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September 12th, 2009 By | News | Posted In: City Council, 2009 Election, Democrats, Mayor

Berding Loses Party's Endorsement


It's finally over and done with.

After years of criticism by his opponents and at least one similar attempt two years ago, the Cincinnati Democratic Committee voted this morning to un-endorse City Councilman Jeff Berding. CityBeat first mentioned the current effort in early July.

By an almost 3-to-1 margin, precinct executives voted to rescind Berding's endorsement. The final tally was 47-17, with six people abstaining.

Berding gave a speech on his own behalf, stating he is a Democrat but proclaiming that defending police officers' jobs and ensuring public safety trumps party loyalty. Opponents noted after the meeting that the plan Berding publicly opposed -- proposed by Mayor Mark Mallory and three council members, all fellow Democrats -- prevented layoffs and resulted in concessions from the police union.

Some precinct executives are angry that Berding recently held a press conference with Councilman Chris Bortz, a Charterite, to criticize a budget plan put together by council’s Democrats, led by Mallory and Councilwoman Laketa Cole. Berding was asked to contribute ideas to the plan to help avoid a $7.7 million deficit this year but chose not to, council sources said.

Berding also voted against the environmental justice ordinance, a proposal supported by council’s other Democrats. He then tried to introduce a motion to delay implementation for up to a year pending more review, but Mallory blocked an immediate vote and sent the motion to a council committee for discussion.

Other actions that have drawn ire included Berding's high-profile criticism of other Democrats, particularly on the WLW (700 AM) talk show hosted by arch-conservative Bill Cunningham.

The final straw in the current effort to oust Berding occurred when he proposed delaying the city's promised payments to the school district in order to save police jobs, angering the Cincinnati Federation of Teachers.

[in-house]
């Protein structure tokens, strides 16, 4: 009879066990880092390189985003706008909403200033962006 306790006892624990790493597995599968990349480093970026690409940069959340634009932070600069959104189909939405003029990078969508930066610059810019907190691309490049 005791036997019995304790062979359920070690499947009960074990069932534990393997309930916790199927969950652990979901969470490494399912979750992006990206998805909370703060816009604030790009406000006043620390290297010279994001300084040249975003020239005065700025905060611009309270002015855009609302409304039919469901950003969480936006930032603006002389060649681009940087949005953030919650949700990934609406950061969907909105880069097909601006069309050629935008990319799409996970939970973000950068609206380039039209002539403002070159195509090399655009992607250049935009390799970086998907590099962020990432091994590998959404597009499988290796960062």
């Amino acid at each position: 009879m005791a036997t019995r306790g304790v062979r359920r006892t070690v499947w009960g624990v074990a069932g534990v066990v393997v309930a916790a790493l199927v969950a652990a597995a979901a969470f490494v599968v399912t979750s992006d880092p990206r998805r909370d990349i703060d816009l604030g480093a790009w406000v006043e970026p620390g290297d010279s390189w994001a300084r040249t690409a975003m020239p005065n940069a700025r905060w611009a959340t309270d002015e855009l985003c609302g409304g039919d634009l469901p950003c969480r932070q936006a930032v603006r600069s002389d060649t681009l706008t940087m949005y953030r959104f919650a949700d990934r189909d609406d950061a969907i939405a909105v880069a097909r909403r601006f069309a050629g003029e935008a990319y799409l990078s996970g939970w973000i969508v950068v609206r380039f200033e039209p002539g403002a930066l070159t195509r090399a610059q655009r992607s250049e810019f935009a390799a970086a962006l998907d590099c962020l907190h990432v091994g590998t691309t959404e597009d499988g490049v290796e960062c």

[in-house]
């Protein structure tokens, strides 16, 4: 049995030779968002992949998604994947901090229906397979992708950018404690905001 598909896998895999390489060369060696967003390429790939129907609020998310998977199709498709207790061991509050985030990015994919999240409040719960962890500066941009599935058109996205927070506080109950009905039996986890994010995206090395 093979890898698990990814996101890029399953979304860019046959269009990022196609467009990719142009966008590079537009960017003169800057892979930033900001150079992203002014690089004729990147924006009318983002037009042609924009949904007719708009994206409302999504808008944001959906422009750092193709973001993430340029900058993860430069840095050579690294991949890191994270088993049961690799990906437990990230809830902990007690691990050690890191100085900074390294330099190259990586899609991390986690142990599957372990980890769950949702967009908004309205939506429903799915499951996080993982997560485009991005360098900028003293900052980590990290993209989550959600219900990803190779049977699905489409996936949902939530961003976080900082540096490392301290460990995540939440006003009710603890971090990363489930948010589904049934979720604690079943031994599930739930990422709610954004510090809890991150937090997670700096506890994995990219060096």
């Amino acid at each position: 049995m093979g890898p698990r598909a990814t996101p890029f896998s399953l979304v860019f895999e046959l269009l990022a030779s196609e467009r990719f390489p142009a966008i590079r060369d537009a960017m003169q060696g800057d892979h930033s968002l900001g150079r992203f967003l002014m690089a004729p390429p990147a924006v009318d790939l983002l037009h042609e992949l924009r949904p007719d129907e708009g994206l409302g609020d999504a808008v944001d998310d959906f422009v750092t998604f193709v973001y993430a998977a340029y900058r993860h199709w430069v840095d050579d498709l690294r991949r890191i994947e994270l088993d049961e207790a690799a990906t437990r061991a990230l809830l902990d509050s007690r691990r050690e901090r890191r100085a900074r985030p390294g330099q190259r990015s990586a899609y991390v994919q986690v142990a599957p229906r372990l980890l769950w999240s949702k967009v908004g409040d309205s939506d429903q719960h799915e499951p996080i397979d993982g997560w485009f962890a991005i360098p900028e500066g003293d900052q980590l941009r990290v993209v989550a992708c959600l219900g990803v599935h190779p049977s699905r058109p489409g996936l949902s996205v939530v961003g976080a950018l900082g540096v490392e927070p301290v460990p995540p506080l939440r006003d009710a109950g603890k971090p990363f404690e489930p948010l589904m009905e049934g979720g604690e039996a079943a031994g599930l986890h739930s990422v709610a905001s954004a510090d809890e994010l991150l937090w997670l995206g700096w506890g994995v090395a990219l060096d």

Vice Mayor David Crowley, one of the people seeking to pull the endorsement, couldn't attend today's meeting because he's in the hospital recovering from heart surgery. But Crowley's wife, Sherri, addressed the precinct executives on his behalf. She said the un-endorsement action was needed not just because of any one action but due to Berding's years of disloyalty to the party.

Among the people speaking in Berding's defense was Susan Cranley, a Board of Education member who is the mother of ex-City Councilman John Cranley. The younger Cranley pushed to hire extra cops in the early 2000s despite Police Chief Thomas Streicher Jr.'s objections, and those positions were among the 138 police jobs targeted for the layoffs.

After his own speech this morning, Berding left the meeting before the vote was taken. He already had conceded yesterday that he would lose the dispute.

Once the vote was taken, precinct executives then voted to endorse Councilwoman Roxanne Qualls, an incumbent Charterite who ran as a Democrat in the 1990s.

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